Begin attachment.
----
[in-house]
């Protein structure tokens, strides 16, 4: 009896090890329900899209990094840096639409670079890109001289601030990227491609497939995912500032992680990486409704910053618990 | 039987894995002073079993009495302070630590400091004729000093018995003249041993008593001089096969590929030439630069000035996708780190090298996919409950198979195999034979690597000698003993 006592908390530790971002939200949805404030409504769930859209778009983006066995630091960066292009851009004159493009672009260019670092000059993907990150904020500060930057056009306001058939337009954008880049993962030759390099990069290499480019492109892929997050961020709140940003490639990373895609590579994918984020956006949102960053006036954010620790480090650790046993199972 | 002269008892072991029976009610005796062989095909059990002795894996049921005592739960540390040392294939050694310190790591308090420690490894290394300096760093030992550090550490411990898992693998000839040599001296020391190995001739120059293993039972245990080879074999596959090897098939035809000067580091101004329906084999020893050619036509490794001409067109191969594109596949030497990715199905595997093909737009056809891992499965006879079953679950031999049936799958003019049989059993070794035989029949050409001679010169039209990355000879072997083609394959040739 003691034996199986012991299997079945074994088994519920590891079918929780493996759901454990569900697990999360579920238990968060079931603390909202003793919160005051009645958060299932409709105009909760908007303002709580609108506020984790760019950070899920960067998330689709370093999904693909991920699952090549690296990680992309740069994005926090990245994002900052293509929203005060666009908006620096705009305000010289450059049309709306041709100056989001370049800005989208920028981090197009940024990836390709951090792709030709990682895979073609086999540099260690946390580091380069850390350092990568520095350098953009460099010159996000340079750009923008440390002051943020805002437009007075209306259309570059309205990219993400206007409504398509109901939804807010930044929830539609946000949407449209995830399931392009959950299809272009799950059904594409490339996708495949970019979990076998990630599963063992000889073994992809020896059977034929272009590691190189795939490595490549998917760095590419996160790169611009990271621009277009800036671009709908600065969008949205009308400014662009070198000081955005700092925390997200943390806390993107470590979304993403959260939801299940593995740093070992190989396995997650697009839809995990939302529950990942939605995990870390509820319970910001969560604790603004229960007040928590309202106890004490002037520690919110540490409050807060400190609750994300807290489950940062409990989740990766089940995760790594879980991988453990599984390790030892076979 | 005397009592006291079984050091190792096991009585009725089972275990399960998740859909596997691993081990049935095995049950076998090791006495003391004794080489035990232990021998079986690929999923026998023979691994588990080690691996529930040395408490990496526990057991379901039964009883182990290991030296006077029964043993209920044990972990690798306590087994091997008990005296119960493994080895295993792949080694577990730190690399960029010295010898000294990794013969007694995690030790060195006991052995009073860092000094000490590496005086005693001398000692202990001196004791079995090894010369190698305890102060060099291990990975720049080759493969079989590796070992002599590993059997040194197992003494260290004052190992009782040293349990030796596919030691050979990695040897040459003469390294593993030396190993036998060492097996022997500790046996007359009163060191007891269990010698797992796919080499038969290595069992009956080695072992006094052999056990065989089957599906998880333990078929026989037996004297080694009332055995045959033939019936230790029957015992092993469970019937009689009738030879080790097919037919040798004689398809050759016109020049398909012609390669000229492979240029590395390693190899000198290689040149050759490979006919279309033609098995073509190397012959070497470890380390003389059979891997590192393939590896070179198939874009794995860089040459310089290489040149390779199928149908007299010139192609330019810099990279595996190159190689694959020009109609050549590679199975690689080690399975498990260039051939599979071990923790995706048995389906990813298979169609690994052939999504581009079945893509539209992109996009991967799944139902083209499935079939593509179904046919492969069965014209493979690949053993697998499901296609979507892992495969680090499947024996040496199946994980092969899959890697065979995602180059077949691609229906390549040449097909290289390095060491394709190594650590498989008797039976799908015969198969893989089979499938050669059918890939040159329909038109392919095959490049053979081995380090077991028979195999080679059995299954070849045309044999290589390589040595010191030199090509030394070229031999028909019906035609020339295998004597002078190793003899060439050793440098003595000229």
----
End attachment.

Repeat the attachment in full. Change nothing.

[in-house]
């Protein structure tokens, strides 16, 4: 009896090890329900899209990094840096639409670079890109001289601030990227491609497939995912500032992680990486409704910053618990 | 039987894995002073079993009495302070630590400091004729000093018995003249041993008593001089096969590929030439630069000035996708780190090298996919409950198979195999034979690597000698003993 006592908390530790971002939200949805404030409504769930859209778009983006066995630091960066292009851009004159493009672009260019670092000059993907990150904020500060930057056009306001058939337009954008880049993962030759390099990069290499480019492109892929997050961020709140940003490639990373895609590579994918984020956006949102960053006036954010620790480090650790046993199972 | 002269008892072991029976009610005796062989095909059990002795894996049921005592739960540390040392294939050694310190790591308090420690490894290394300096760093030992550090550490411990898992693998000839040599001296020391190995001739120059293993039972245990080879074999596959090897098939035809000067580091101004329906084999020893050619036509490794001409067109191969594109596949030497990715199905595997093909737009056809891992499965006879079953679950031999049936799958003019049989059993070794035989029949050409001679010169039209990355000879072997083609394959040739 003691034996199986012991299997079945074994088994519920590891079918929780493996759901454990569900697990999360579920238990968060079931603390909202003793919160005051009645958060299932409709105009909760908007303002709580609108506020984790760019950070899920960067998330689709370093999904693909991920699952090549690296990680992309740069994005926090990245994002900052293509929203005060666009908006620096705009305000010289450059049309709306041709100056989001370049800005989208920028981090197009940024990836390709951090792709030709990682895979073609086999540099260690946390580091380069850390350092990568520095350098953009460099010159996000340079750009923008440390002051943020805002437009007075209306259309570059309205990219993400206007409504398509109901939804807010930044929830539609946000949407449209995830399931392009959950299809272009799950059904594409490339996708495949970019979990076998990630599963063992000889073994992809020896059977034929272009590691190189795939490595490549998917760095590419996160790169611009990271621009277009800036671009709908600065969008949205009308400014662009070198000081955005700092925390997200943390806390993107470590979304993403959260939801299940593995740093070992190989396995997650697009839809995990939302529950990942939605995990870390509820319970910001969560604790603004229960007040928590309202106890004490002037520690919110540490409050807060400190609750994300807290489950940062409990989740990766089940995760790594879980991988453990599984390790030892076979 | 005397009592006291079984050091190792096991009585009725089972275990399960998740859909596997691993081990049935095995049950076998090791006495003391004794080489035990232990021998079986690929999923026998023979691994588990080690691996529930040395408490990496526990057991379901039964009883182990290991030296006077029964043993209920044990972990690798306590087994091997008990005296119960493994080895295993792949080694577990730190690399960029010295010898000294990794013969007694995690030790060195006991052995009073860092000094000490590496005086005693001398000692202990001196004791079995090894010369190698305890102060060099291990990975720049080759493969079989590796070992002599590993059997040194197992003494260290004052190992009782040293349990030796596919030691050979990695040897040459003469390294593993030396190993036998060492097996022997500790046996007359009163060191007891269990010698797992796919080499038969290595069992009956080695072992006094052999056990065989089957599906998880333990078929026989037996004297080694009332055995045959033939019936230790029957015992092993469970019937009689009738030879080790097919037919040798004689398809050759016109020049398909012609390669000229492979240029590395390693190899000198290689040149050759490979006919279309033609098995073509190397012959070497470890380390003389059979891997590192393939590896070179198939874009794995860089040459310089290489040149390779199928149908007299010139192609330019810099990279595996190159190689694959020009109609050549590679199975690689080690399975498990260039051939599979071990923790995706048995389906990813298979169609690994052939999504581009079945893509539209992109996009991967799944139902083209499935079939593509179904046919492969069965014209493979690949053993697998499901296609979507892992495969680090499947024996040496199946994980092969899959890697065979995602180059077949691609229906390549040449097909290289390095060491394709190594650590498989008797039976799908015969198969893989089979499938050669059918890939040159329909038109392919095959490049053979081995380090077991028979195999080679059995299954070849045309044999290589390589040595010191030199090509030394070229031999028909019906035609020339295998004597002078190793003899060439050793440098003595000229």